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2022 Forester Sport
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Discussion Starter · #1 ·
Hi all,
I'm new here, and my first Subaru (Forester sport 22') is on the way to me.
I am not planning to do any serious rock crawling w it, but some desert trips, and forest roads twice a month.
I know 225/55r18 are not 'ideal'. But, I wonder:
1. How much difference is 225/60r17, given the same tyres. I'm planning to change the orig tyres at some point to geolander 015 or Cooper att that exist even in 225/55r18
2. I can trade in the original rims and tyres and add ~800$ to get geolander and Mayhem Voyager rims 225/55r17. But I'm not sure what quality these are. They seem heavier than original s.
3. Are there still any advantages staying w the original rims - they seem very light and high quality.
4. Should I install pressure sensors (min my country they are not installed)

P. S.: 1. those 2 sizes are the only legal in my country. 2. I'm installing OEM engine, diff and transmission protection

Thanks in advance for your help and suggestions
Paul
 

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'14 Forester XT Touring
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1,187 Posts
Welcome.
To answer your first question, the difference is bigger sidewall. That gives you two benefits. More "cushion" for better ride comfort and slightly more protection to go over rocks and such.

Yes you can sell them, or keep them if you have room. Most people keep the original wheels and use them for either winter/ or daily driving. The new wheels are used for off roading. That's another option to save less wear on both off road or daily/winter tires.

If in the future you want to sell your car, keeping the oem wheels always sell better. As many people want a car that is all original. Or some people just don't like your choice of wheels.

I'm not too sure about the TPS, you can go aftermarket if you want, but If you want to go OEM, you have to get the TPS system installed then do something with the ECU.. a dealer service guy could tell you more about it. It would be the most expensive route, but if you want to pay that, go for it. Other wise aftermarket is the quick/cheap way.

Guess at the end of the day it would all depend how much money do you want to spend. You can buy All Terrain tires for your 18" wheels and be done with it. Or buy the 17" wheels and AT tires. Then decide to sell or keep your original wheels.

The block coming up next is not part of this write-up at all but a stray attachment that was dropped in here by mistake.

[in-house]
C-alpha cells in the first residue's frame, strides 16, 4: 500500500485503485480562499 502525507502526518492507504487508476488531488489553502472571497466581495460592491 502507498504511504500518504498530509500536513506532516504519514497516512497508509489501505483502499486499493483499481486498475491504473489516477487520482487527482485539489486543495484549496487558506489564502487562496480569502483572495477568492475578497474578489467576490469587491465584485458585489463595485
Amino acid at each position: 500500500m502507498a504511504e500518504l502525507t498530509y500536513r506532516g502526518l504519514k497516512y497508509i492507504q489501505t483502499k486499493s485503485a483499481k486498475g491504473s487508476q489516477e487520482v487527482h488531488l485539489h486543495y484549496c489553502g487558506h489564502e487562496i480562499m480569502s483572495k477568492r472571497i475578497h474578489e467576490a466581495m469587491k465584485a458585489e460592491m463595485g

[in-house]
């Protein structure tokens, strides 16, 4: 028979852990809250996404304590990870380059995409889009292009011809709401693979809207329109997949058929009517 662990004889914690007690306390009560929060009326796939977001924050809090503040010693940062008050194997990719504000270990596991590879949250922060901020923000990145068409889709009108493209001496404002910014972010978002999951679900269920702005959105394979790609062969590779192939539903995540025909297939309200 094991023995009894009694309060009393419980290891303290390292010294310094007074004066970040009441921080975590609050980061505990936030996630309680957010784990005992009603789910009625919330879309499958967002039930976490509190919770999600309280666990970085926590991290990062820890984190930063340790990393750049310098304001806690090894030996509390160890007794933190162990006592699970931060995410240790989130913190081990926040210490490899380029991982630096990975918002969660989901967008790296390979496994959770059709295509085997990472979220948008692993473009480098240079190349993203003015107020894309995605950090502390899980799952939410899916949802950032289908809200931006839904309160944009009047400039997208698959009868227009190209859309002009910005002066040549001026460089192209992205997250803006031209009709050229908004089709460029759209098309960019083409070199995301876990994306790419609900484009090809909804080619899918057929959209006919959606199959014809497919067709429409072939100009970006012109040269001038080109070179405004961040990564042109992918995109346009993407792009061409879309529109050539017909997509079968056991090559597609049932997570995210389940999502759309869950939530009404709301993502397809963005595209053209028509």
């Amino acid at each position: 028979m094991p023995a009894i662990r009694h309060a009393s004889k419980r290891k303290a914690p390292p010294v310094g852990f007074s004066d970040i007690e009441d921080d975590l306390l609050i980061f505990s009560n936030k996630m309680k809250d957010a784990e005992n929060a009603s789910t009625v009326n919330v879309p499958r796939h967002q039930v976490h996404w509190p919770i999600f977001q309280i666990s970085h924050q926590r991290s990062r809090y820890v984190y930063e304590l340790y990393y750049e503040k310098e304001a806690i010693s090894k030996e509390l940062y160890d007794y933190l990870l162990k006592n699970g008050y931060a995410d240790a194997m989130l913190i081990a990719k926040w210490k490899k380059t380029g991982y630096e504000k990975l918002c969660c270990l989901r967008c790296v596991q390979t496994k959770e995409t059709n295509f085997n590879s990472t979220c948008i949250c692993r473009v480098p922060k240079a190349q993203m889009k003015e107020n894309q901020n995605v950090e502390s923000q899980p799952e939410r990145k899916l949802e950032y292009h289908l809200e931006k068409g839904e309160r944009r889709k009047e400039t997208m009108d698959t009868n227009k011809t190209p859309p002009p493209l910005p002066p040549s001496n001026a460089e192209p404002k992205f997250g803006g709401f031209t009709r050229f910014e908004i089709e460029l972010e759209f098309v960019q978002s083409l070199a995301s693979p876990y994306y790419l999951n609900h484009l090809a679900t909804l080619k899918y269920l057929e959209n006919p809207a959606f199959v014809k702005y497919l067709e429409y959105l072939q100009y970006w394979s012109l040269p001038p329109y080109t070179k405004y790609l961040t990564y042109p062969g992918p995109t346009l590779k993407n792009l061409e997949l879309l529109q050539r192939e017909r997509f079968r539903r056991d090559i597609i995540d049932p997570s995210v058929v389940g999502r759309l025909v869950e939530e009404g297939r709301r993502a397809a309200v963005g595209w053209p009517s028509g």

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2022 Forester Sport
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2 Posts
Discussion Starter · #3 · (Edited)
Thanks - very good suggestions!
A new and expensive (in IL) car means I want invest absolute minimum, just to be able to do some offroad trips.
From your reply I understand there is no advantage of 18" over 17" wheels, quite opposite, even though the higher trims have 18". On the other hand, the difference in comfort and protection of 17" is also not big.
This leads me to 'change of tires only' solution, and may be even not immediately, later if I see the orig tires are really limiting my offroad trips.
Reg TPS: I think it's a safety feature, and am going to buy an aftermarket. I'm not going to save on it, buying some AliExpress cheap ones.
Any suggestions for good ones?
 

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2012 Forester 2.5X
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1,171 Posts
I would definitely sell/trade the larger diameter rims with the tires, they ride harsher, get sidewall damage easier from potholes or offroad adventures, do it while they are still in decent shape. Shop around maybe you can find used Subaru 17" wheels to buy or trade for.
 

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With the size of the brake rotors, it's difficult to go below 17inch. You are correct, for the money, there is not that much difference in 60 vs 55 ratio tires. At least not enough difference to me for the cost.
Sidewall difference is barely a cm. Still stuck on sub 28inch tires.
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Upgrading to some dual ply AT tires like Wildpeak AT or Geolandar AT, and Nitto has some AT tires in our CUV crossover size now I think would give the increased durability you look for without breaking the bank unncessarily.

edit: mixed some numbers up
 

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2014 2.5i Limited CVT
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5,001 Posts
Tire size is all about math.

225/55-18 means
  • tire width - 225 mm of the tire, note that this is NOT necessarily the tread width, but the widest part of the tire.
  • aspect ratio - 55 - the sidewall of the tire is 55% of the width
  • wheel diameter - 18 - the opening in the center as it mounts on the wheels.
Doing the math, this means that the sidewall of the tire is 123.75 mm tall (from the tread to the opening.

The 225/60-17 means that you have 135 mm tall sidewalls. Usually this will mean that the sidewalls will flex more when experiencing an impact, there's more material to absorb that bump. Makes for a smoother ride.

Lower profile tires (that aspect ratio) means stiffer sidewalls and better on-road cornering as the tire flexes less and a harsher ride (possibly, based on tire construction) as less material to absorb the bump.
 
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